Artists unveil Scottish work at Venice Biennale

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Charlotte Prodger at the Turner Prize ceremonyImage source, Reuters
Image caption,
Charlotte Prodger, who won last year's Turner Prize, is representing Scotland at Venice

Turner Prize-winning artist Charlotte Prodger has unveiled the work which is representing Scotland at the 58th Venice Biennale, the world's oldest and most important international art exhibition.

The Glasgow-based artist, known for exploring queer identity, is showing a new autobiographical film SaF05.

It takes its name from the code used by scientific researchers to identify an enigmatic maned lioness from the Okavango Delta in Botswana.

The lioness is an elusive creature that the artist travelled to film last year but never managed to locate.

It is famous among scientific researchers because its maned appearance and social behaviour does not fit expectations of females of the species.

Image source, Charlotte Prodger
Image caption,
The film takes its name from the name of an elusive maned lioness in Botswana

In December, Prodger won the prestigious Turner prize for her highly personal film recalling her experiences of coming out as gay in rural Scotland.

Her latest film reflects on her childhood in Aberdeenshire, on friendship and love, as well as the relationship between territory and technology.

Using a range of camera techniques from drones and camera traps to footage shot on a hand-held iPhone it was made in the Scottish Highlands, the Great Basin Desert, the Okavango Delta and Greece's Ionian Islands.

Image source, Charlotte Prodger
Image caption,
Charlotte Prodger used a range of camera techniques in her film
Image source, Charlotte Prodger

Its soundtrack includes the mating call of a cicada, a battery alarm and a bagpipe drone played by a Scottish piper.

Linsey Young, who is curating the exhibition, said: "It's a film about desire, loss, grief and the human emotion that everyone goes through and it is told with intimacy and care."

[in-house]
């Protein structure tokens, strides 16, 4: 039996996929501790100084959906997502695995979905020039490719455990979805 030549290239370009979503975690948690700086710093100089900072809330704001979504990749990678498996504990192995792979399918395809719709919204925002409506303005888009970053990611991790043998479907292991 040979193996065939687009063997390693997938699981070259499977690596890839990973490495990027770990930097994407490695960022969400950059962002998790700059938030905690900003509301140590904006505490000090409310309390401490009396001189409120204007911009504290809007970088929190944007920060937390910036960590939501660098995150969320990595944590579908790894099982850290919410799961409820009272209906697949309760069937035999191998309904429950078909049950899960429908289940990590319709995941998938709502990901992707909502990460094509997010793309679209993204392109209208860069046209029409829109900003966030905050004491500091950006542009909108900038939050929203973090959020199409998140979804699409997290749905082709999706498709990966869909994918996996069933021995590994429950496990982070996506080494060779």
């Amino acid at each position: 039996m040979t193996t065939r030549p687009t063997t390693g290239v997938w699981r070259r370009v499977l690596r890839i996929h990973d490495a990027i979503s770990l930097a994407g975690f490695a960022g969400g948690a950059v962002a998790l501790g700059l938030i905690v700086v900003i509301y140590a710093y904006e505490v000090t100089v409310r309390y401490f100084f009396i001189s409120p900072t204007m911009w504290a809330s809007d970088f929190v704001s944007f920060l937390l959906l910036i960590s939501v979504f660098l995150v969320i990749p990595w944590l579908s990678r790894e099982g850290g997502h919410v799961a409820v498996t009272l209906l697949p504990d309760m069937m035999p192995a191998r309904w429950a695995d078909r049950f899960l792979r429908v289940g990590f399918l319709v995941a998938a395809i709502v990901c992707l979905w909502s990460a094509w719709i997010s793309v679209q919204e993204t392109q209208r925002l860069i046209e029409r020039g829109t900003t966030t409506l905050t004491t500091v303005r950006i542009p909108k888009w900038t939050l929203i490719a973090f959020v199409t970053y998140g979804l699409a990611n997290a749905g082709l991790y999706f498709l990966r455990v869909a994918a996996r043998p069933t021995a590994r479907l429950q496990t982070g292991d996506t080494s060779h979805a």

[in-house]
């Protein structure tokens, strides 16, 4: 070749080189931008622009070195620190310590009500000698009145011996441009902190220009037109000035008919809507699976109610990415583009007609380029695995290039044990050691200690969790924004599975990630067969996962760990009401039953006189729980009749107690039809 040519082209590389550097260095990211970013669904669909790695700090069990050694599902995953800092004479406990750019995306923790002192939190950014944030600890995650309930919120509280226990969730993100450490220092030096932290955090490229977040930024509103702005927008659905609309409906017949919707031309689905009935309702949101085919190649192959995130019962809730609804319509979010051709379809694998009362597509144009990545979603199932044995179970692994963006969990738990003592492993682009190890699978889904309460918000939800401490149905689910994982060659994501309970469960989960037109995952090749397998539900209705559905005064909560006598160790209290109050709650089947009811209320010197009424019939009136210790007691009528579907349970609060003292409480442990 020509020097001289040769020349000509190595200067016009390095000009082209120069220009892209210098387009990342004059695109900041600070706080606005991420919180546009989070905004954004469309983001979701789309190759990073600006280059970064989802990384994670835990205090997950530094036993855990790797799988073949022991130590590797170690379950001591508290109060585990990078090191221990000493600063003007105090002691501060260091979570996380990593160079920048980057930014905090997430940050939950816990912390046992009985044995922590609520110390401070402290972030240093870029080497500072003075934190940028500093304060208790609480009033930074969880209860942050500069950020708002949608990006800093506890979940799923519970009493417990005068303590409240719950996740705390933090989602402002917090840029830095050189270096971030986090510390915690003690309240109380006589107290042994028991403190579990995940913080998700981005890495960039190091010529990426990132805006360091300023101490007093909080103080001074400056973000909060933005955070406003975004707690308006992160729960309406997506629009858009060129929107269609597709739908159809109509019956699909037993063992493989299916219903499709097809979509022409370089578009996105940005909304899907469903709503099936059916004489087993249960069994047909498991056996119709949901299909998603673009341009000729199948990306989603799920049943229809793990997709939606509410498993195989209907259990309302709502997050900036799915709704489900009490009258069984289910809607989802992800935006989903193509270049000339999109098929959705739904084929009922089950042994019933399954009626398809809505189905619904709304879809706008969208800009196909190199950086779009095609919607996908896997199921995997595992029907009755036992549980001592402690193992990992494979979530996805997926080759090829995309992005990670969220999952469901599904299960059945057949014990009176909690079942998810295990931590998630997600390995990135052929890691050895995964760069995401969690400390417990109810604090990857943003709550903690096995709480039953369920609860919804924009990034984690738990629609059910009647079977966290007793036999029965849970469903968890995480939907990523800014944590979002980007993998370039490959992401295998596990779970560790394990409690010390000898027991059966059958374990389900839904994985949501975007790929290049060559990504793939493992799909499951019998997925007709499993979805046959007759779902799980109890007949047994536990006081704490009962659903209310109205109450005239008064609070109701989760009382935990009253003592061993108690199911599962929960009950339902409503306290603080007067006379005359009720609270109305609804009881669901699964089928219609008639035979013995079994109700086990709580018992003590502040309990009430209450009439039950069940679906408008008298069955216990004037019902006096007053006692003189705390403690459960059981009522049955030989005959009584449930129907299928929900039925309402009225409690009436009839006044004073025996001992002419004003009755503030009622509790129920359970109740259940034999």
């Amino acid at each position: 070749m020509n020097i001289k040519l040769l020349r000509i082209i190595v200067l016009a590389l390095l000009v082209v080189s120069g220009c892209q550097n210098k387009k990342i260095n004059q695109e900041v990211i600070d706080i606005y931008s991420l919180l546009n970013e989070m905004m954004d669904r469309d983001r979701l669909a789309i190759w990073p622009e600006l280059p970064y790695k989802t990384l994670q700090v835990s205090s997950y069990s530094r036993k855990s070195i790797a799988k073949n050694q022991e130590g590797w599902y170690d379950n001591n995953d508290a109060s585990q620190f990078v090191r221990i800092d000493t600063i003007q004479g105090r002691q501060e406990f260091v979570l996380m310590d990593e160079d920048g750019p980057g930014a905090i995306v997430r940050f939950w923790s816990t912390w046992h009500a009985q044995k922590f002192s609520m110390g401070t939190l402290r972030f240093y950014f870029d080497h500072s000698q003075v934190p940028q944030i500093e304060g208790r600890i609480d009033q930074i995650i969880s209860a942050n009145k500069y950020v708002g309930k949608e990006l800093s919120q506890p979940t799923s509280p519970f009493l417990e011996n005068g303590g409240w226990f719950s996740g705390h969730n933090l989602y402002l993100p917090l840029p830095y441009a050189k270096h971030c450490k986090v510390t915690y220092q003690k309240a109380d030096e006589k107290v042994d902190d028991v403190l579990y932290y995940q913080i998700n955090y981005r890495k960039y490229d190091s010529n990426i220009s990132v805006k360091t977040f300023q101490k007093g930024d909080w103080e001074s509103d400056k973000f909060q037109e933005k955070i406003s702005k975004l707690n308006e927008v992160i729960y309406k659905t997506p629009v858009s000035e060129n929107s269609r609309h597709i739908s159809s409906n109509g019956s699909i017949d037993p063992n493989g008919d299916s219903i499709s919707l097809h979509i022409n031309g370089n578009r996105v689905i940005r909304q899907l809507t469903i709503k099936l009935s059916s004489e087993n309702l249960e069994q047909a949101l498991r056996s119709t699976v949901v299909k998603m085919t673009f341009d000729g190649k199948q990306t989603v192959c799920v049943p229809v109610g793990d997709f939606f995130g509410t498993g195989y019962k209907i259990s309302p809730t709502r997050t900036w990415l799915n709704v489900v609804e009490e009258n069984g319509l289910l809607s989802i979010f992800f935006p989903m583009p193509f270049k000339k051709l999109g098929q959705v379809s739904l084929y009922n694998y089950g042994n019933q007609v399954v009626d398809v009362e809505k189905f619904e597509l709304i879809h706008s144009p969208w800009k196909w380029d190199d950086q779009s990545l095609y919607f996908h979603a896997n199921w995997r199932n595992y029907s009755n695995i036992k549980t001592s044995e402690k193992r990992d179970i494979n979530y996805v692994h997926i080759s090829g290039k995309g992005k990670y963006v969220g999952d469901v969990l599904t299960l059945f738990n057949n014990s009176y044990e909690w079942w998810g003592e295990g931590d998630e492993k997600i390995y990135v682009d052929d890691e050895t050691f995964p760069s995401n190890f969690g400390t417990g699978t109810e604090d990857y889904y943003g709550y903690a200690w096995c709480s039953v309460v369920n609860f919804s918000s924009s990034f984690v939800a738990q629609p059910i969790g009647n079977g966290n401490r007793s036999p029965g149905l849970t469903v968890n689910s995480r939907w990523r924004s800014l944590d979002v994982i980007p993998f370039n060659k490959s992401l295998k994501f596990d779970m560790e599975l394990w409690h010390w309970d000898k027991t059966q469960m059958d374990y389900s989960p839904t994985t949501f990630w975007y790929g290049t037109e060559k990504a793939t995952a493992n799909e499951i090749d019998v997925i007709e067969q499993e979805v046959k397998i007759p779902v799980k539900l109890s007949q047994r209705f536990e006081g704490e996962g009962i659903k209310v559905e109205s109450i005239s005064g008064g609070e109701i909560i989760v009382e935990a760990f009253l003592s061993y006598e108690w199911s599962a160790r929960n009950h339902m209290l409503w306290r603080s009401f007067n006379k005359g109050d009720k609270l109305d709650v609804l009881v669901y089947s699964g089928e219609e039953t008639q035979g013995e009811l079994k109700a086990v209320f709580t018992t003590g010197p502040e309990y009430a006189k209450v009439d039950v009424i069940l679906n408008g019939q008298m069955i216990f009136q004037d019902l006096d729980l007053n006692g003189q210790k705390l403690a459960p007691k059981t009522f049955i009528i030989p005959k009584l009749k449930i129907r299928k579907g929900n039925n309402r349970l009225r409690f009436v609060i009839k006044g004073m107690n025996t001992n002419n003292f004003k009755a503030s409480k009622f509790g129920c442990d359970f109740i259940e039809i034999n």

The Scotland + Venice exhibition is open to the public from Saturday and runs until 24 November at the famous Italian city's Arsenale Docks, where the everyday workshop of a Venetian boatyard has been carefully transformed into a museum-quality screening room.

Image source, John Riddy
Image caption,
Cathy Wilkes' work will be shown at the British Pavilion
Image source, Cathy Wilkes
Image caption,
Glasgow-based artist Cathy Wilkes is exhibiting in the British Pavilion

At the British Pavilion, Glasgow-based artist Cathy Wilkes's series of six rooms of paintings, sculpture and found objects is haunting in its sparse storytelling.

It features sculptures of silent children whose papier-mache bellies seem swollen with hunger amid the everyday detritus of domestic labour.

Image source, Cathy Wilkes
Image source, Cathy Wilkes

The exhibition has been curated by Dr Zoe Whitley from London's Hayward Gallery.

She said: "The work's understatement is its power. You can say something with a whisper as much as shouting at the top of your lungs."

Wilkes, who grew up in Belfast and studied at Glasgow School of Art, is showing in the neoclassical grandeur of the official British Pavilion which sits in the Giardini, the festival's public gardens.

The artist was nominated for the Turner Prize in 2008 and in 2016 won the inaugural Maria Lassnig prize.

She was part of Selective Memory, the Scottish presentation at the biennale in 2005.

Scotland has had its own presentation, as a "collateral event" at the biennale since 2003, but Scotland's artists have taken part in exhibitions at Venice since Charles Rennie Mackintosh was part of a group who exhibited there in 1899.

Two years ago, at the 57th biennale, Scottish artist Rachel Maclean turned the story of Pinocchio into a grotesque satire on the age of Donald Trump.

In the opening days of the biennale up to 25,000 art professionals descend on the city.

By the end of its run in November more than 650,000 people are expected to have visited its main exhibitions.

About 90 countries have national pavilions at the event alongside more than 20 "collateral events".

Image source, Charlotte Prodger
Image caption,
Charlotte Prodger's film reflects on her childhood in rural Aberdeenshire

Charlotte Prodger's project is curated by Linsey Young, along with Cove Park, the artists' residency centre in rural Argyll.

Throughout the summer the artist's film will also tour venues in the Highlands and Islands, from Stornoway to Shetland, beginning at The Tower Digital Arts Centre in Helensburgh on 27 June.

Ms Prodger said: "I like to spend time in sparsely-populated areas, it felt fitting to bring this work back to some of those places that have been the subject of some of my work.

"It started with Cove Park, the impact it has had on so many artists and the space that they provide for research and development."

"The projects not only highlight the importance of Scotland's contemporary artists on a world stage but the work its network of residency centres and production facilities."

Scotland + Venice also supports a professional development programme for a group of young and emerging artists and curators who work as exhibition assistants, taking care of the exhibition throughout its run and participating in the Scottish tour.

Alexia Holt, associate director of Cove Park, said: "Our point with the programme is to work with young artists from Scotland and to help establish their careers, it's a fantastic opportunity.

"We have already had them at Cove Park twice and we hope to see them again."